EXPLORE is a prospective, multi-center observational study designed to enroll up to 100 patients with hepatic porphyrias and a history of recurrent attacks. The study's primary objective is to characterize the natural history, clinical management, and disease burden of patients with hepatic porphyrias. The study's secondary objectives are to further characterize a number of disease features of hepatic porphyrias, including: (i) signs and symptoms of porphyria during acute attacks; (ii) levels of plasma and urinary aminolevulinic acid (ALA) and porphobilinogen (PBG), the toxic intermediates of the heme biosynthesis pathway that cause the symptoms and disease pathology of the acute hepatic porphyrias; (iii) expression levels of aminolevulinic acid synthase-1 (ALAS-1) during acute attacks; and (iv) medical and family history of hepatic porphyria patients. Data obtained from EXPLORE are expected to further the understanding of hepatic porphyrias and to assist the design of clinical trials with ALN-AS1.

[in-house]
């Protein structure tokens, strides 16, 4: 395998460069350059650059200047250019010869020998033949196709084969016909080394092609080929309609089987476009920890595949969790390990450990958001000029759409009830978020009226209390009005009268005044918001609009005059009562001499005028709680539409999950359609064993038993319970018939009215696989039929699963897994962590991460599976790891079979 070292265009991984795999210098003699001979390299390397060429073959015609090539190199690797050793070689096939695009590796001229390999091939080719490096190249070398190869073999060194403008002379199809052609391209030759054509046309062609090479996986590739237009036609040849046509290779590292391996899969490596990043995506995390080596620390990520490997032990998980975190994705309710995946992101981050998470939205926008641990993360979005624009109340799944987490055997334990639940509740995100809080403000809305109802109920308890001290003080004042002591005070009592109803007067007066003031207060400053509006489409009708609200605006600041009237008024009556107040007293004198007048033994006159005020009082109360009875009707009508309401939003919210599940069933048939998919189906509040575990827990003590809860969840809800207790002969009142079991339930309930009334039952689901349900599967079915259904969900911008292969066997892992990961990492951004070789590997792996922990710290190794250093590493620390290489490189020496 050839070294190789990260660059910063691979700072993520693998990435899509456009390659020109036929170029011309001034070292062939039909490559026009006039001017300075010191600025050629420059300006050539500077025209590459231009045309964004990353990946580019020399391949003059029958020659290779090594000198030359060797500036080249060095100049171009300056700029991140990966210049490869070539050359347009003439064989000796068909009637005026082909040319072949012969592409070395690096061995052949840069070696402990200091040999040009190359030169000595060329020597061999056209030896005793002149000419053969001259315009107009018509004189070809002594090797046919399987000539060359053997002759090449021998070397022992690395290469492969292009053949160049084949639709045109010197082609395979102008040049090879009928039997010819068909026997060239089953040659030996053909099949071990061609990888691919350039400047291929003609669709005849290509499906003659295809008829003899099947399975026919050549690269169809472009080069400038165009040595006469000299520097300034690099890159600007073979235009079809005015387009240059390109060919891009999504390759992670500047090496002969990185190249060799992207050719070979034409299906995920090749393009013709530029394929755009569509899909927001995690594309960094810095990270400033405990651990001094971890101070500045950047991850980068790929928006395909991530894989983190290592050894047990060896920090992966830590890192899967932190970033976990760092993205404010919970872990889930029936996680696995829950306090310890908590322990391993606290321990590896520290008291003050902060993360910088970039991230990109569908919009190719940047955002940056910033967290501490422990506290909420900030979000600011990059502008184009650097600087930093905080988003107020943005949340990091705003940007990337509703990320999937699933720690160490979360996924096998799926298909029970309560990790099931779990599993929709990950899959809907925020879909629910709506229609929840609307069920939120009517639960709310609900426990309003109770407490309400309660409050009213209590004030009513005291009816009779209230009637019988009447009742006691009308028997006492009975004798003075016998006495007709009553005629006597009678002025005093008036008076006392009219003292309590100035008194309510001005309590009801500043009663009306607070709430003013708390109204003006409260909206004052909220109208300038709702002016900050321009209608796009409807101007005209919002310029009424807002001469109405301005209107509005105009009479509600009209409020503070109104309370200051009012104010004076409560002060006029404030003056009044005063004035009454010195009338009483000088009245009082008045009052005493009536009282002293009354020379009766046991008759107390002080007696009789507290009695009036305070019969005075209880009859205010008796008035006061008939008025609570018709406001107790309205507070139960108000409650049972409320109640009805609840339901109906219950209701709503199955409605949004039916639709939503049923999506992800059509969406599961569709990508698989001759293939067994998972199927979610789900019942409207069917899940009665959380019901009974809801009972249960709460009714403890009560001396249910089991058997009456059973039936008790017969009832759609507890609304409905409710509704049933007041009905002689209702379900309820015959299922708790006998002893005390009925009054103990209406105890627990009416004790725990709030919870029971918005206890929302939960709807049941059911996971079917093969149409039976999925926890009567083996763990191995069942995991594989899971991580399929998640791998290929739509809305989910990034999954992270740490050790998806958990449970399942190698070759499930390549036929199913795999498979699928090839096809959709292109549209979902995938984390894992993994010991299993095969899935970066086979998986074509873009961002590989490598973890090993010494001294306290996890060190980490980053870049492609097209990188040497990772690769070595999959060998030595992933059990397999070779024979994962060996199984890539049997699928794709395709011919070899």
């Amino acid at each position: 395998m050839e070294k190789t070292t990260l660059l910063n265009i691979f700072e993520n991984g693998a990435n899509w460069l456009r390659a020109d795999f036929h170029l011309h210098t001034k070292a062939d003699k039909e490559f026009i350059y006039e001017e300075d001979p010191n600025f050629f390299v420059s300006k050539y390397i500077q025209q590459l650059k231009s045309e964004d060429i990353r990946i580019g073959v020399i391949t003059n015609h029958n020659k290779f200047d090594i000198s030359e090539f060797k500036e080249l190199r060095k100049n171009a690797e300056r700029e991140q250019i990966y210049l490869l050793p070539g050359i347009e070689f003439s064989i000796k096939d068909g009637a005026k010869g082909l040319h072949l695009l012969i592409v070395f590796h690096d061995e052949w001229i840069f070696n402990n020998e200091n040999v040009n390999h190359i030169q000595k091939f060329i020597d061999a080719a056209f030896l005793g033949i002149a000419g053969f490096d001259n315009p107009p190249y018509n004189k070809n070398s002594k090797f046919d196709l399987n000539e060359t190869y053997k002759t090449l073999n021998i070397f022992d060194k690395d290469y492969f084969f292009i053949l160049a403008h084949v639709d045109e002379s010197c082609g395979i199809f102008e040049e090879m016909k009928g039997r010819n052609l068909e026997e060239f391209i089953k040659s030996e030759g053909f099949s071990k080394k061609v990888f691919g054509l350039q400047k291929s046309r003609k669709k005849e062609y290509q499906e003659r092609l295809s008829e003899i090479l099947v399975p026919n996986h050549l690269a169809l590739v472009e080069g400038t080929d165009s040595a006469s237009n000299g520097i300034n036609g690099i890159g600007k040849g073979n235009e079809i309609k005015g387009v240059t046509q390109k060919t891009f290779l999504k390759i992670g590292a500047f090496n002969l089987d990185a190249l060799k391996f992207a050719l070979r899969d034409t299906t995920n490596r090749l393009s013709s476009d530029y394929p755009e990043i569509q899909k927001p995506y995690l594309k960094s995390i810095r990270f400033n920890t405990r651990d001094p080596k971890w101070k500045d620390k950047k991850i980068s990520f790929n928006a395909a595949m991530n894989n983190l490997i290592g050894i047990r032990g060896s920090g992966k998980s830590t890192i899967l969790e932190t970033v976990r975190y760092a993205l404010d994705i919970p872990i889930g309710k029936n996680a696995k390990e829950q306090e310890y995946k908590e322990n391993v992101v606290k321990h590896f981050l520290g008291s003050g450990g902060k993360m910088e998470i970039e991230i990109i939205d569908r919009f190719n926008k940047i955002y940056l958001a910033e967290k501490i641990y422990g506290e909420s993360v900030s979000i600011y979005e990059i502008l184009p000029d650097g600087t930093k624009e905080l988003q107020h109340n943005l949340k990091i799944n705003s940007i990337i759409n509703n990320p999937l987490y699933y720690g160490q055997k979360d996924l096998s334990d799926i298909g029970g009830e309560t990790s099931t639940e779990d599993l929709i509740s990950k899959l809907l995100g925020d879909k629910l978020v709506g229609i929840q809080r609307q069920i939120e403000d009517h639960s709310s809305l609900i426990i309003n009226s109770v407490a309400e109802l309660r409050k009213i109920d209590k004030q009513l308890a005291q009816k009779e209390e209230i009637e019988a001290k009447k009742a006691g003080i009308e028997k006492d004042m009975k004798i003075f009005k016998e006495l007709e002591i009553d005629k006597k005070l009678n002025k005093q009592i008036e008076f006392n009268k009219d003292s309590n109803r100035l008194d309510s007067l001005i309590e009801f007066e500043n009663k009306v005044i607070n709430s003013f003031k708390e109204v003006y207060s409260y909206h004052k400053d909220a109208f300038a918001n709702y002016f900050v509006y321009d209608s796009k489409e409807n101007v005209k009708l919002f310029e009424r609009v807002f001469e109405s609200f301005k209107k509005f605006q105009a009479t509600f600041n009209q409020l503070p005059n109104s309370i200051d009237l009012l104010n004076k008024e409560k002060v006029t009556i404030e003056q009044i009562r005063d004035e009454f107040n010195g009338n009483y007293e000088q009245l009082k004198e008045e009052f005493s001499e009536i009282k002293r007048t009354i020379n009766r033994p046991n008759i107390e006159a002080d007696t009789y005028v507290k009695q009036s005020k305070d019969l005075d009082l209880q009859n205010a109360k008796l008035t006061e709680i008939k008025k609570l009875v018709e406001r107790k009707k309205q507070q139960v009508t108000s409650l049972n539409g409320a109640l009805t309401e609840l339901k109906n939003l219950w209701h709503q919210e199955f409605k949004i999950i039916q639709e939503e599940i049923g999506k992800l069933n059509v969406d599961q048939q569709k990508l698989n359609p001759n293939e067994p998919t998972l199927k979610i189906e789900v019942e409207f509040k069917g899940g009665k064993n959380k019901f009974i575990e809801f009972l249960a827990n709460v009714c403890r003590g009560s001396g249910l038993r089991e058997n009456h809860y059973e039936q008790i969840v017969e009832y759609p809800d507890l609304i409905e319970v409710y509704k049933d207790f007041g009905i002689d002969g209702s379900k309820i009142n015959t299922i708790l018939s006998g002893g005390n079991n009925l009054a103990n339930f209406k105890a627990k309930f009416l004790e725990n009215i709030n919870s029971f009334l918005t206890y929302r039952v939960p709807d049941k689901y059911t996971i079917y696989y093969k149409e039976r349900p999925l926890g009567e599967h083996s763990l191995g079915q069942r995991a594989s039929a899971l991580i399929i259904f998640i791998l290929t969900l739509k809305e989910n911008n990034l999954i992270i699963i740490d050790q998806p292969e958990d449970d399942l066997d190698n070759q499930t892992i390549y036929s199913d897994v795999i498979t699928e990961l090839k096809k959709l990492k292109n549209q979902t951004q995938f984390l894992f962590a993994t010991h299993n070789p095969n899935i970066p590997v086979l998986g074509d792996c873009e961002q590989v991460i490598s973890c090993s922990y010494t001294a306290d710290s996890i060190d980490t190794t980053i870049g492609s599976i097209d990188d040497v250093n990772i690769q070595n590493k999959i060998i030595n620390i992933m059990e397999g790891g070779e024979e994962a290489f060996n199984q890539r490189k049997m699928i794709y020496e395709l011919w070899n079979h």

Hepatic porphyrias are a set of ultra-rare orphan diseases caused by loss-of-function mutations in enzymes involved in heme biosynthesis, leading to accumulation of toxic heme intermediate precursors. In the case of AIP, there are approximately 5,000 patients in the U.S. and Europe that suffer acute, life-threatening porphyria attacks every year; there are approximately 500 patients afflicted with recurrent debilitating attacks, that can occur as frequently as once per month or more. Treatment options for AIP patients suffering from an attack are limited, and include the administration of intravenous heme, which can have a slow therapeutic onset, limited efficacy with repeat administration and side effects including phlebitis, iron overload, and infections related to the need for central venous access in some patients. Currently, there are no approved drugs available to prevent attacks from occurring. Alnylam's approach is to knock down ALAS-1, the first enzyme in the heme biosynthesis pathway that is upstream of other enzymes defective in the hepatic porphyrias. RNAi-mediated silencing of ALAS-1 in hepatocytes could reduce the abnormal production of the toxic heme intermediates, specifically aminolevulinic acid (ALA) and porphobilinogen (PBG), which mediate the symptoms and disease pathology in multiple acute hepatic porphyrias. Alnylam believes that a subcutaneously administered RNAi therapeutic targeting ALAS-1 has the potential to be used as a prophylactic approach to prevent attacks, and also as a therapy for acute attacks.